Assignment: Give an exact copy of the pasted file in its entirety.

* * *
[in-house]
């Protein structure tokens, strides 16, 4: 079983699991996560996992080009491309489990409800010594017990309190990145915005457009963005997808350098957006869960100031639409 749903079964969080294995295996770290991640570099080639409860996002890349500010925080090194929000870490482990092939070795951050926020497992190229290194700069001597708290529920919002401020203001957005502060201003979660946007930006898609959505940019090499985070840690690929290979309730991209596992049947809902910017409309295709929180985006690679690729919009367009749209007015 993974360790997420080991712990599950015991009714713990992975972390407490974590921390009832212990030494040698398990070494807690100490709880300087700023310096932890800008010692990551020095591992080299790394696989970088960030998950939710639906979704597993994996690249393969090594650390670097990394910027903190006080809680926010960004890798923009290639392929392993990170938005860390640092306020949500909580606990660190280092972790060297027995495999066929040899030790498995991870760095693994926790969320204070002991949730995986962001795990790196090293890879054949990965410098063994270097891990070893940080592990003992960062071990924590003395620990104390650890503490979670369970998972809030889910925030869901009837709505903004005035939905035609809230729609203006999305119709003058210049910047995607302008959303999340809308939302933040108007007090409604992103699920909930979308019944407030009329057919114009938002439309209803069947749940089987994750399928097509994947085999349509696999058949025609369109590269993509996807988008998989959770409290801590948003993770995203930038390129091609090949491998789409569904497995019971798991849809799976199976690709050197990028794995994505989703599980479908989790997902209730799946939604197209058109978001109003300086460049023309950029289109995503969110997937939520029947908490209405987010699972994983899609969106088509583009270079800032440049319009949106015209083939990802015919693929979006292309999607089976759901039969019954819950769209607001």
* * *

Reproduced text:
[in-house]
């Protein structure tokens, strides 16, 4: 079983699991996560996992080009491309489990409800010594017990309190990145915005457009963005997808350098957006869960100031639409 749903079964969080294995295996770290991640570099080639409860996002890349500010925080090194929000870490482990092939070795951050926020497992190229290194700069001597708290529920919002401020203001957005502060201003979660946007930006898609959505940019090499985070840690690929290979309730991209596992049947809902910017409309295709929180985006690679690729919009367009749209007015 993974360790997420080991712990599950015991009714713990992975972390407490974590921390009832212990030494040698398990070494807690100490709880300087700023310096932890800008010692990551020095591992080299790394696989970088960030998950939710639906979704597993994996690249393969090594650390670097990394910027903190006080809680926010960004890798923009290639392929392993990170938005860390640092306020949500909580606990660190280092972790060297027995495999066929040899030790498995991870760095693994926790969320204070002991949730995986962001795990790196090293890879054949990965410098063994270097891990070893940080592990003992960062071990924590003395620990104390650890503490979670369970998972809030889910925030869901009837709505903004005035939905035609809230729609203006999305119709003058210049910047995607302008959303999340809308939302933040108007007090409604992103699920909930979308019944407030009329057919114009938002439309209803069947749940089987994750399928097509994947085999349509696999058949025609369109590269993509996807988008998989959770409290801590948003993770995203930038390129091609090949491998789409569904497995019971798991849809799976199976690709050197990028794995994505989703599980479908989790997902209730799946939604197209058109978001109003300086460049023309950029289109995503969110997937939520029947908490209405987010699972994983899609969106088509583009270079800032440049319009949106015209083939990802015919693929979006292309999607089976759901039969019954819950769209607001």